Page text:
Suspended sentence following mixed verdicts for parents of ‘Jihadi Jack’
Tim Moloney QC and Richard Thomas were instructed by ITN Solicitors to represent Sally Lane who, along with her husband, John Letts, sent money to their son who had travelled to Syria and who had been dubbed “Jihadi Jack” by the media.
Jack Letts is currently detained in Kurdish controlled Syria and his parents have been campaigning for the British government to secure his return to the UK. The trial was delayed for interlocutory appeals to the Court of Appeal and Supreme Court on the interpretation of section 17 of the Terrorism Act (R v Lane & Letts  1 WLR 3647) and then the trial was further adjourned for another interlocutory appeal to the Court of Appeal on whether the scheme of the Terrorism Act 2000 deprived defendants of the ability to rely on the common law defence of duress ( EWCA Crim 2602). At the conclusion of the evidence, the Recorder of London was persuaded to leave the defence of duress in relation to two counts where the defendants had sent money to try and assist their son leave Islamic State territory. In relation to these counts, the defendants were acquitted on one and on the other the jury could not reach a verdict and Crown did not seek a re-trial.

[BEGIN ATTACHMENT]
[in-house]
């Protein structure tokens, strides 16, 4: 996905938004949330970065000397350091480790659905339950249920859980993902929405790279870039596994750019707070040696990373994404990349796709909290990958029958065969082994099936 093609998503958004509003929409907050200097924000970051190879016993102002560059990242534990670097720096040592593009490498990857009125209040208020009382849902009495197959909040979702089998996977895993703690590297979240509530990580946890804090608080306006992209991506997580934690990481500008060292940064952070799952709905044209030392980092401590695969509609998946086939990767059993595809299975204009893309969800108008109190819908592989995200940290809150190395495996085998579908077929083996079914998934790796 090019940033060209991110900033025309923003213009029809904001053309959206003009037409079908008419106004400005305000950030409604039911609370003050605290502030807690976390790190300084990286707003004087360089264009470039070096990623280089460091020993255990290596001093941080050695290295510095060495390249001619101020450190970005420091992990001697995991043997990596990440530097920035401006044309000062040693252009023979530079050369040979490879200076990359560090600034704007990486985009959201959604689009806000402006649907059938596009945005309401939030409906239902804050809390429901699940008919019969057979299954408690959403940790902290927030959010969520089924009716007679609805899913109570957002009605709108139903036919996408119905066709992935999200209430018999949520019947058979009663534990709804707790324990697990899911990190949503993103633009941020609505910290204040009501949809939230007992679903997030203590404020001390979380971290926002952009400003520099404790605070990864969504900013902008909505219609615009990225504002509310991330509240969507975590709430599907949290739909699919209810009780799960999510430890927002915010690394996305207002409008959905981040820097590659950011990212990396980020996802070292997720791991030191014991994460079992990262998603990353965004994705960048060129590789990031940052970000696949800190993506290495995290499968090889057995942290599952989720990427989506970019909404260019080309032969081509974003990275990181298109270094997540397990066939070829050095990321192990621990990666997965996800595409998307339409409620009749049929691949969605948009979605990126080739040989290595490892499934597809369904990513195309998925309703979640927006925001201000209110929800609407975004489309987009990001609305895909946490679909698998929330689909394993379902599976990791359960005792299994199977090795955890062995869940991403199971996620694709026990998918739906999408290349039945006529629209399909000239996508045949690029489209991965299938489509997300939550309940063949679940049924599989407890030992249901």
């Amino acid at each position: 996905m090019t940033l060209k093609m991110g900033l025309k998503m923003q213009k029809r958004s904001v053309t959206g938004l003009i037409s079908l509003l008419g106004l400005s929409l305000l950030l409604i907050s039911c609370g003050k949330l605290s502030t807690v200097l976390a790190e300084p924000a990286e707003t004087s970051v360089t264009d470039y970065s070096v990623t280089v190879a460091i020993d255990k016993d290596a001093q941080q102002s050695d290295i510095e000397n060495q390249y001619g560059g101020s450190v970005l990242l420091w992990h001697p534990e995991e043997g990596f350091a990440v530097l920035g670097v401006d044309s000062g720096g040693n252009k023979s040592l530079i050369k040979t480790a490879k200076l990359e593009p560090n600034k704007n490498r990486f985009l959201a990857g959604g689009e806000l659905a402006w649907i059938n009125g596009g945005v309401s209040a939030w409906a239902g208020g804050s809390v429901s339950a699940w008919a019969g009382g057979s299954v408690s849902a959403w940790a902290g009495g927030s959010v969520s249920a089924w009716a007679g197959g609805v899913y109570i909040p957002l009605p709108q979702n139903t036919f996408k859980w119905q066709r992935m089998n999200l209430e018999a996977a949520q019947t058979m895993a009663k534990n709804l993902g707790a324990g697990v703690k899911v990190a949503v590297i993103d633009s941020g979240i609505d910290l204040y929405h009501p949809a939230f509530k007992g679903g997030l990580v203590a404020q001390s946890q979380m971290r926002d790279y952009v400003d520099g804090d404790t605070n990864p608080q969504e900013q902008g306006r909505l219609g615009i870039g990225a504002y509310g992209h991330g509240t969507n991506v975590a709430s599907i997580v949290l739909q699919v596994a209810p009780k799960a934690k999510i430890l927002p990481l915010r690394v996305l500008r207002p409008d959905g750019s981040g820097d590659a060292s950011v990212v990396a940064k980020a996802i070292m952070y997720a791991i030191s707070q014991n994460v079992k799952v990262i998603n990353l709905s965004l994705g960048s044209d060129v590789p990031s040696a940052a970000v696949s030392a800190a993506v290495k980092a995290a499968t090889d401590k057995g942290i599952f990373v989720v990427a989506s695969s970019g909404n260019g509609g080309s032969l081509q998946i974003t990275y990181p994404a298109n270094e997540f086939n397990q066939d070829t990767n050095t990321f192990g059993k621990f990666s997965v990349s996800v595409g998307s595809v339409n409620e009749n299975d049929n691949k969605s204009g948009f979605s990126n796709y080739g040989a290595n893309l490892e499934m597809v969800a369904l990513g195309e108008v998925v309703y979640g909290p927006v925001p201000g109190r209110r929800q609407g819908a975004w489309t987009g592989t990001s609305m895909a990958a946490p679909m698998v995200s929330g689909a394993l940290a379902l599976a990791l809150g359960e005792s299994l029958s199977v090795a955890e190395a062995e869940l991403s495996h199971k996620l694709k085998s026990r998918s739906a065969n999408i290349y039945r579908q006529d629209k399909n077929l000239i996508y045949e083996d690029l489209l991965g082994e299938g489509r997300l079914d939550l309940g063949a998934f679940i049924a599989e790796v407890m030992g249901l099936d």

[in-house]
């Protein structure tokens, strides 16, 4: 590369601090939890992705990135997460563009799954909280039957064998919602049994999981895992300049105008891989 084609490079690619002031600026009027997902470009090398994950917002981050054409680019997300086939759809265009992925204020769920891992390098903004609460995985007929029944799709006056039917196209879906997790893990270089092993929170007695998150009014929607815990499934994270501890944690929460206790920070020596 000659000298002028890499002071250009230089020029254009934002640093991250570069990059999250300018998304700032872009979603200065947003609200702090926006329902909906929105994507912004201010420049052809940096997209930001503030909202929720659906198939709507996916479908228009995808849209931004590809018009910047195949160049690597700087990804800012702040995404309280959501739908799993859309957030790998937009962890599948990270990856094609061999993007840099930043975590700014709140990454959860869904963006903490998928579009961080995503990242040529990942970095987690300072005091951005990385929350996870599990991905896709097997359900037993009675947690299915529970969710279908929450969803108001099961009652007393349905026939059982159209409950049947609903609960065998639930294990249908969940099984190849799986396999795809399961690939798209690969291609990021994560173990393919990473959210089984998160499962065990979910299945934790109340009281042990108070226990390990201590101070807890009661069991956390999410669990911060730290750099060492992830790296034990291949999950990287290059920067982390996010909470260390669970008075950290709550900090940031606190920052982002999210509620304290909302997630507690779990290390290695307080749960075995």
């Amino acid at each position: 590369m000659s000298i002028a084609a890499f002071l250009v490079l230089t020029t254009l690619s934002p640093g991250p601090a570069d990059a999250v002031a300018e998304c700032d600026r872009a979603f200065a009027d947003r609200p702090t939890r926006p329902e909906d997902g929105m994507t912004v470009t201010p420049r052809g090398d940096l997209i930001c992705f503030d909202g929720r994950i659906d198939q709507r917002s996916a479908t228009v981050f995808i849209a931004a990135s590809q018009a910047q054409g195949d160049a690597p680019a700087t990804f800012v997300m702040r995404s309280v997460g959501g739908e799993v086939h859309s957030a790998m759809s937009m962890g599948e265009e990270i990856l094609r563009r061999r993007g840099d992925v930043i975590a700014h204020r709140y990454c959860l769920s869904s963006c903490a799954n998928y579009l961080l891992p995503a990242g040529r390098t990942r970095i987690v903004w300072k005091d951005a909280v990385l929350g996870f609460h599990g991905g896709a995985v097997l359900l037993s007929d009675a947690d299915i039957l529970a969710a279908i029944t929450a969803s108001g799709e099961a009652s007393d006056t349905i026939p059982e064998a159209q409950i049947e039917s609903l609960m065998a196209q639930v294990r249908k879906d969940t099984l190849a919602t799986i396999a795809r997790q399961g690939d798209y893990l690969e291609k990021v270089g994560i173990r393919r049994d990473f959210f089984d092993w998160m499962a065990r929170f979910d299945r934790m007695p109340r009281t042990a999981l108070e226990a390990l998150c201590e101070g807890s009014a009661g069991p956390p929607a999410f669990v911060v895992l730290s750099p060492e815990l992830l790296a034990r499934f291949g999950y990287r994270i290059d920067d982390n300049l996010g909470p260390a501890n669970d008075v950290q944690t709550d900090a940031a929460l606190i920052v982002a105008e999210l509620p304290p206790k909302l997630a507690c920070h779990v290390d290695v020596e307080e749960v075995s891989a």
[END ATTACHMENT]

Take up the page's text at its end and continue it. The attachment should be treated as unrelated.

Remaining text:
The defendants were convicted of sending money on one earlier occasion in circumstances where the Crown’s case was that - whilst this was not the defendant’s intention - there were nonetheless reasonable grounds to suspect the money may have fallen into the wrong hands. The sentences of imprisonment of both defendants were suspended.